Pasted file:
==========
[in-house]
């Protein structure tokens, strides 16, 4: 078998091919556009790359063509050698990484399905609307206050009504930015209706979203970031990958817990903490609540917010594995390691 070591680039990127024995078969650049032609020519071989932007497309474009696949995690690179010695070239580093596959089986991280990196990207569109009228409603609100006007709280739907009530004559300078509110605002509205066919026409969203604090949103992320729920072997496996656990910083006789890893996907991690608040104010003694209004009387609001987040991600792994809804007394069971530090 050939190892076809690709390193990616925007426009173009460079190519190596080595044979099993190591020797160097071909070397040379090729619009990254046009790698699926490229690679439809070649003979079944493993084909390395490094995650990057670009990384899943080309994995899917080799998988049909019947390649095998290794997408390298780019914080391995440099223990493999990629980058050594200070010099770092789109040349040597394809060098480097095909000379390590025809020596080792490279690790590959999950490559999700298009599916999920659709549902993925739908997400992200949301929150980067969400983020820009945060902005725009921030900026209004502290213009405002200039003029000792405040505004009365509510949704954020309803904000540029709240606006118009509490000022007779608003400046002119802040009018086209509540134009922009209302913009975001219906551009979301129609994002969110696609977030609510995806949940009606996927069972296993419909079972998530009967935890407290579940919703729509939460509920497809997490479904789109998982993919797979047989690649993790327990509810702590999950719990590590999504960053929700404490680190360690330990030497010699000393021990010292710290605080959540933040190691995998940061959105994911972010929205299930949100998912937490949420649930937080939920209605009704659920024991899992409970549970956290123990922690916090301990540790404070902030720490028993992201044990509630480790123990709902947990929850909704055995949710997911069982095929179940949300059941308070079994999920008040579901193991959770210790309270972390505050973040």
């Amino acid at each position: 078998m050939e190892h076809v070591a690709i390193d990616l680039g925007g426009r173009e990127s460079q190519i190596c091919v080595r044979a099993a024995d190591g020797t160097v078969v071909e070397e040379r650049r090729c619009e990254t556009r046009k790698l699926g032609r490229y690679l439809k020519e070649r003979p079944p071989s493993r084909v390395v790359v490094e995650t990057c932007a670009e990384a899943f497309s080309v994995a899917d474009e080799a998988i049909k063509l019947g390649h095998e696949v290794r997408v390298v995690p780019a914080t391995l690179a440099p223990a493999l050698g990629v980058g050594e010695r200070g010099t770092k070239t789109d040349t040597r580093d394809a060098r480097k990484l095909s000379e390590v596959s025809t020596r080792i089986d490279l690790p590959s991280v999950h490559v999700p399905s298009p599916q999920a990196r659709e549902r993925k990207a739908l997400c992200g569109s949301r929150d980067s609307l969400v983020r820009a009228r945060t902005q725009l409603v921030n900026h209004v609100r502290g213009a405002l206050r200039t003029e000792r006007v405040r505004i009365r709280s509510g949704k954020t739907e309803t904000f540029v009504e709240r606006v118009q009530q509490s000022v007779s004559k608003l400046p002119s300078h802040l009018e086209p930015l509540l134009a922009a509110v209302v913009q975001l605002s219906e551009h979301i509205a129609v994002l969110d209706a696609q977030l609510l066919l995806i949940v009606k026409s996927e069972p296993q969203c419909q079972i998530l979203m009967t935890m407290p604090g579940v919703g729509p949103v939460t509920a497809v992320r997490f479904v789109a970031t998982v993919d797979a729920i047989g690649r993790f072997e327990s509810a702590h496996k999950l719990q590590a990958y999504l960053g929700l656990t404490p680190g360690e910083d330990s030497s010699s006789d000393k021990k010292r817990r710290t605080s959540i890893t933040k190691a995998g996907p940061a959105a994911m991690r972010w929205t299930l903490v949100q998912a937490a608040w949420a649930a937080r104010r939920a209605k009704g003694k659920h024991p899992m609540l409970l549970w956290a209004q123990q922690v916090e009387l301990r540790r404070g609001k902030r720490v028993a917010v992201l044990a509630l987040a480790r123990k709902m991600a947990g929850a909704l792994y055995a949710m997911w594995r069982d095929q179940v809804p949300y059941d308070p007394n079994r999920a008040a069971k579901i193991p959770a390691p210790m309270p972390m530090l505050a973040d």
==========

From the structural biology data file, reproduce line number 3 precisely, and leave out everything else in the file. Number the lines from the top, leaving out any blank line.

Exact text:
């Amino acid at each position: 078998m050939e190892h076809v070591a690709i390193d990616l680039g925007g426009r173009e990127s460079q190519i190596c091919v080595r044979a099993a024995d190591g020797t160097v078969v071909e070397e040379r650049r090729c619009e990254t556009r046009k790698l699926g032609r490229y690679l439809k020519e070649r003979p079944p071989s493993r084909v390395v790359v490094e995650t990057c932007a670009e990384a899943f497309s080309v994995a899917d474009e080799a998988i049909k063509l019947g390649h095998e696949v290794r997408v390298v995690p780019a914080t391995l690179a440099p223990a493999l050698g990629v980058g050594e010695r200070g010099t770092k070239t789109d040349t040597r580093d394809a060098r480097k990484l095909s000379e390590v596959s025809t020596r080792i089986d490279l690790p590959s991280v999950h490559v999700p399905s298009p599916q999920a990196r659709e549902r993925k990207a739908l997400c992200g569109s949301r929150d980067s609307l969400v983020r820009a009228r945060t902005q725009l409603v921030n900026h209004v609100r502290g213009a405002l206050r200039t003029e000792r006007v405040r505004i009365r709280s509510g949704k954020t739907e309803t904000f540029v009504e709240r606006v118009q009530q509490s000022v007779s004559k608003l400046p002119s300078h802040l009018e086209p930015l509540l134009a922009a509110v209302v913009q975001l605002s219906e551009h979301i509205a129609v994002l969110d209706a696609q977030l609510l066919l995806i949940v009606k026409s996927e069972p296993q969203c419909q079972i998530l979203m009967t935890m407290p604090g579940v919703g729509p949103v939460t509920a497809v992320r997490f479904v789109a970031t998982v993919d797979a729920i047989g690649r993790f072997e327990s509810a702590h496996k999950l719990q590590a990958y999504l960053g929700l656990t404490p680190g360690e910083d330990s030497s010699s006789d000393k021990k010292r817990r710290t605080s959540i890893t933040k190691a995998g996907p940061a959105a994911m991690r972010w929205t299930l903490v949100q998912a937490a608040w949420a649930a937080r104010r939920a209605k009704g003694k659920h024991p899992m609540l409970l549970w956290a209004q123990q922690v916090e009387l301990r540790r404070g609001k902030r720490v028993a917010v992201l044990a509630l987040a480790r123990k709902m991600a947990g929850a909704l792994y055995a949710m997911w594995r069982d095929q179940v809804p949300y059941d308070p007394n079994r999920a008040a069971k579901i193991p959770a390691p210790m309270p972390m530090l505050a973040d």